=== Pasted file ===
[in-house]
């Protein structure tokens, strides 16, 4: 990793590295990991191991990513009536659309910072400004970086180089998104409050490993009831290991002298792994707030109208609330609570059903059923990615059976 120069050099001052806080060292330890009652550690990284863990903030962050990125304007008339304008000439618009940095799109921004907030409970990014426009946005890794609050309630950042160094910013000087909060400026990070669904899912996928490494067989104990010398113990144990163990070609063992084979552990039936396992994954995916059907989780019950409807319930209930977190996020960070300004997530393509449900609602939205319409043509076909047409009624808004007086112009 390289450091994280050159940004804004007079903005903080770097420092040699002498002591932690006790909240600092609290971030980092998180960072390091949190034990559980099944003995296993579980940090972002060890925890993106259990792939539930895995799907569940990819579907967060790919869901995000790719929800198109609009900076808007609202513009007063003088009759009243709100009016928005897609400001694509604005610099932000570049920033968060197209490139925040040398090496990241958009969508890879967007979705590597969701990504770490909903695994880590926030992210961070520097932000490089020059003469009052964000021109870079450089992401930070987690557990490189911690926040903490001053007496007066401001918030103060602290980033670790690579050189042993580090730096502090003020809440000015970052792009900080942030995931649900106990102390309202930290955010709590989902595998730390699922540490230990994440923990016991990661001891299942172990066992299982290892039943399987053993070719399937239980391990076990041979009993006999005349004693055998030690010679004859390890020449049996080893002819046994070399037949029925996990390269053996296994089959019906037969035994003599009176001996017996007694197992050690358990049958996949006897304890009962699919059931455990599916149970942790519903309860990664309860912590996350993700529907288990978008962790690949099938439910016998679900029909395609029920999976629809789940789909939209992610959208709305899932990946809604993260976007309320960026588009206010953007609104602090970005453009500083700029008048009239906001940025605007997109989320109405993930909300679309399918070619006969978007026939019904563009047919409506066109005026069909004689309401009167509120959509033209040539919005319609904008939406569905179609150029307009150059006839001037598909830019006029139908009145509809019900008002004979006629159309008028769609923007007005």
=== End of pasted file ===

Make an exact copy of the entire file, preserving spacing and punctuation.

[in-house]
């Protein structure tokens, strides 16, 4: 990793590295990991191991990513009536659309910072400004970086180089998104409050490993009831290991002298792994707030109208609330609570059903059923990615059976 120069050099001052806080060292330890009652550690990284863990903030962050990125304007008339304008000439618009940095799109921004907030409970990014426009946005890794609050309630950042160094910013000087909060400026990070669904899912996928490494067989104990010398113990144990163990070609063992084979552990039936396992994954995916059907989780019950409807319930209930977190996020960070300004997530393509449900609602939205319409043509076909047409009624808004007086112009 390289450091994280050159940004804004007079903005903080770097420092040699002498002591932690006790909240600092609290971030980092998180960072390091949190034990559980099944003995296993579980940090972002060890925890993106259990792939539930895995799907569940990819579907967060790919869901995000790719929800198109609009900076808007609202513009007063003088009759009243709100009016928005897609400001694509604005610099932000570049920033968060197209490139925040040398090496990241958009969508890879967007979705590597969701990504770490909903695994880590926030992210961070520097932000490089020059003469009052964000021109870079450089992401930070987690557990490189911690926040903490001053007496007066401001918030103060602290980033670790690579050189042993580090730096502090003020809440000015970052792009900080942030995931649900106990102390309202930290955010709590989902595998730390699922540490230990994440923990016991990661001891299942172990066992299982290892039943399987053993070719399937239980391990076990041979009993006999005349004693055998030690010679004859390890020449049996080893002819046994070399037949029925996990390269053996296994089959019906037969035994003599009176001996017996007694197992050690358990049958996949006897304890009962699919059931455990599916149970942790519903309860990664309860912590996350993700529907288990978008962790690949099938439910016998679900029909395609029920999976629809789940789909939209992610959208709305899932990946809604993260976007309320960026588009206010953007609104602090970005453009500083700029008048009239906001940025605007997109989320109405993930909300679309399918070619006969978007026939019904563009047919409506066109005026069909004689309401009167509120959509033209040539919005319609904008939406569905179609150029307009150059006839001037598909830019006029139908009145509809019900008002004979006629159309008028769609923007007005």